Leisure Travel Vans are a product of Triple E Recreational Vehicles. Established in 1965, they’re a well-known RV manufacturer based in Manitoba, Canada.
With sleek designs and clever use of space, Leisure Travel Vans are known for style, comfort, and functionality.
But if you’re wondering just how this well-respected RV manufacturer is bringing Unity and Wonder to the world, we’ve got the deets straight ahead!
- 1) What’s a Leisure Travel Van?
- 2) What RV Class Are Leisure Travel Vans?
- 3) What’s the Difference Between “Unity” and “Wonder” Leisure Travel Vans?
- 4) How Many Miles Per Gallon Do Leisure Travel Vans Get?
- 5) How Much Do Leisure Travel Vans Cost?
- 6) Are Leisure Travel Vans Worth the Money?
- 7) Have You Owned or Visited a Leisure Travel Van?
- 8) Free RVing Tips, Tricks, Reviews, Giveaways & More
What’s a Leisure Travel Van?
Leisure Travel Van has two models made by the company Triple E RV.
The two models are named Unity and Wonder. (Now you know how Leisure Travel Vans brings Unity and Wonder to the world!)
These rigs are about 25′ long and are known for their sleek designs and high-quality builds.
Leisure Travel Vans can sleep up to four people, and each of the two models is offered in several different floor plans.
Both models and all floor plans offer plenty of interior and exterior storage, and are stylish and functional in their designs.
Features such as “Ultrafabric” upholstery, Corian countertops, and a personal favorite of ours, the Truma AquaGo Comfort Plus on-demand water heater, all come standard on all Leisure Travel Vans.
On some Leisure Travel Vans you’ll also find options such as AWD, mobile workstations for travelers like us who work from the road, swivel recliners, and even a bicycle garage capable of carrying a couple of bikes as well as other gear (golf clubs, inflatable kayaks, etc.)
What RV Class Are Leisure Travel Vans?
Leisure Travel Vans are technically Class C RVs, but you might hear them referred to as Class B+ rigs.
But, as we noted in our post on the benefits of smaller RVs, the term “Class B+” doesn’t refer to an official RV class. Instead, it’s more of a marketing term to note the design of the rig.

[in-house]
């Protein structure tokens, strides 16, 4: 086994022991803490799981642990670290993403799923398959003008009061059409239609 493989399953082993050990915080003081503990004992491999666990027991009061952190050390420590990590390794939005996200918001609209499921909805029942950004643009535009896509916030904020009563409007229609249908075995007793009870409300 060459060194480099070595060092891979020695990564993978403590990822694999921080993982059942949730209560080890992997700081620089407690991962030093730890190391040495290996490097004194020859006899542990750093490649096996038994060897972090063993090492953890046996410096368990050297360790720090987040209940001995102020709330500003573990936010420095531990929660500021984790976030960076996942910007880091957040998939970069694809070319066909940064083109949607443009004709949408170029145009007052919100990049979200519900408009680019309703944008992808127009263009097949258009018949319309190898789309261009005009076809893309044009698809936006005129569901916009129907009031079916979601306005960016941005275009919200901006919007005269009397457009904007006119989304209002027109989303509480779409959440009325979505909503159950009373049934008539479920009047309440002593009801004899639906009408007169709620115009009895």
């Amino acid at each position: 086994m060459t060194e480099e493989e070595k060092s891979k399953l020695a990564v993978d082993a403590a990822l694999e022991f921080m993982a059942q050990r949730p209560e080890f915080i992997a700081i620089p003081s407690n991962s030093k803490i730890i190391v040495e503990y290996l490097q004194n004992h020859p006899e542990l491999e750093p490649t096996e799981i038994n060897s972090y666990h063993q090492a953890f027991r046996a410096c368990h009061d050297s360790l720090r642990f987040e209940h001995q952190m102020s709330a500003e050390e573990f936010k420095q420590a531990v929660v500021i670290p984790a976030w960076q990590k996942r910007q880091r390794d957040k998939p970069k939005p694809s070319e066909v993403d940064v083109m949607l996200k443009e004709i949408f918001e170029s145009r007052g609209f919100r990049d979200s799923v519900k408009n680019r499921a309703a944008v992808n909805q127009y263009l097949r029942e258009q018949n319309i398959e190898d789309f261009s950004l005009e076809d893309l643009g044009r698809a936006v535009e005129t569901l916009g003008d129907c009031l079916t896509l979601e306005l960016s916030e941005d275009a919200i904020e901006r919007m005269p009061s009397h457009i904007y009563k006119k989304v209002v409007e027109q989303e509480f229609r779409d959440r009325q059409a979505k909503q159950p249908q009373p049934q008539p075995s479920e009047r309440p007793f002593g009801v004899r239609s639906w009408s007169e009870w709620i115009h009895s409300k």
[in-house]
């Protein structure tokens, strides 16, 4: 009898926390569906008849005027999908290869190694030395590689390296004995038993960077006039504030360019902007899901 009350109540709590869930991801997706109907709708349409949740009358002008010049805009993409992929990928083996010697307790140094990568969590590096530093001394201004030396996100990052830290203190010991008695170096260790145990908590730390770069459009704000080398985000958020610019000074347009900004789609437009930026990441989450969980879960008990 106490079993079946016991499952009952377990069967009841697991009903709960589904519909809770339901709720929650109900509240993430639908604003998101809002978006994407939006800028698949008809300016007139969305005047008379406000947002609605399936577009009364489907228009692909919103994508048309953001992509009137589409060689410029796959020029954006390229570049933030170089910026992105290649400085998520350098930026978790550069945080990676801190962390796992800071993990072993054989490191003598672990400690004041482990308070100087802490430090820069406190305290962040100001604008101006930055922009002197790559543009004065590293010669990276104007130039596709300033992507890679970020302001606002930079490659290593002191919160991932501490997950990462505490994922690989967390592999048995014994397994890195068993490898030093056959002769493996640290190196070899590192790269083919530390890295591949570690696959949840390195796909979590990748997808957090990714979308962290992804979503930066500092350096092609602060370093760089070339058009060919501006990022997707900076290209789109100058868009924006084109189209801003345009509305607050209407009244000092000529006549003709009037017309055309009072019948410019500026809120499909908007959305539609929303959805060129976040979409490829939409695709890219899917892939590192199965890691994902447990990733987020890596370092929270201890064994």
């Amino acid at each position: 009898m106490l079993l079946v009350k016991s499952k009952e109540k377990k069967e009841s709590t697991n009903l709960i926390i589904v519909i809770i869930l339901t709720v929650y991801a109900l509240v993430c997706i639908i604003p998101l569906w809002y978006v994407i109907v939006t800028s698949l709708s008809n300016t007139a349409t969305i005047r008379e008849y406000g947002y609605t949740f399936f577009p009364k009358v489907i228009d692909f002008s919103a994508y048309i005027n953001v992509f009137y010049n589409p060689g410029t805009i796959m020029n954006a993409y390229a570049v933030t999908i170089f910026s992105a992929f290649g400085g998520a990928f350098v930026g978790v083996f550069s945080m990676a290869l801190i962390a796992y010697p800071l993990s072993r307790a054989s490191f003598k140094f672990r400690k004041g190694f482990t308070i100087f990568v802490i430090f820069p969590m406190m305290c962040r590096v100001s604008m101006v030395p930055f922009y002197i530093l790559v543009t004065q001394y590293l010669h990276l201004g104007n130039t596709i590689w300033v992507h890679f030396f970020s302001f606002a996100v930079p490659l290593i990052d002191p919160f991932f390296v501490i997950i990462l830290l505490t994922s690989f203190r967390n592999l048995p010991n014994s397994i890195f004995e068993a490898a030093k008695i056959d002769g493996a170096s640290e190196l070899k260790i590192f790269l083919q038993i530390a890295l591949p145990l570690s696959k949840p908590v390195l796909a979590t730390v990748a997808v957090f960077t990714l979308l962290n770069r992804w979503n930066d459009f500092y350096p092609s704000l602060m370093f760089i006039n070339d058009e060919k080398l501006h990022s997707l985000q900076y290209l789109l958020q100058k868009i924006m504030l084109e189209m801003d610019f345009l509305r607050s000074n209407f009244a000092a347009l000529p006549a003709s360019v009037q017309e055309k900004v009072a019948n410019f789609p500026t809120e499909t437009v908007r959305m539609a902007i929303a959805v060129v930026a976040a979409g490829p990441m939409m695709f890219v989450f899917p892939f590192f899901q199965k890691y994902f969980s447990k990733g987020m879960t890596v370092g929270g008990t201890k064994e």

We explained in our post on the Class B Plus RV that these rigs are built on the same type of cutaway chassis cabs that Class C rigs use, but they do away with the overhang you see above the cab on traditional Class C rigs.
Leisure Travel Vans are often considered “Class B+” rigs due to their lack of this classic overhang.
However, when you register and insure a so-called “Class B+ RV” (all Leisure Travel Vans included), it’ll be registered and insured as a Class C RV.
What’s the Difference Between “Unity” and “Wonder” Leisure Travel Vans?
The Unity and the Wonder are both well-built RVs with many excellent features to offer.
The models do differ in various ways, and each offers several floorplans from which to choose.
Leisure Travel Vans “Unity” model is built on a Mercedes-Benz Sprinter Cab Chassis 3500 and runs on a 3.0 L V6 Turbo Diesel engine. These rigs are 10′ 6″ tall, and 25′ 1″ long.
Safety features include Active Lane Keeping Assist, Active Brake Assist, Active Distance Assist Distronic, and Attention Assist.
The Sprinter 3500 chassis is equipped with heated swivel seats, an MBUX infotainment system with 10.25″ touchscreen and intelligent voice control, as well as navigation and a wireless charging pad.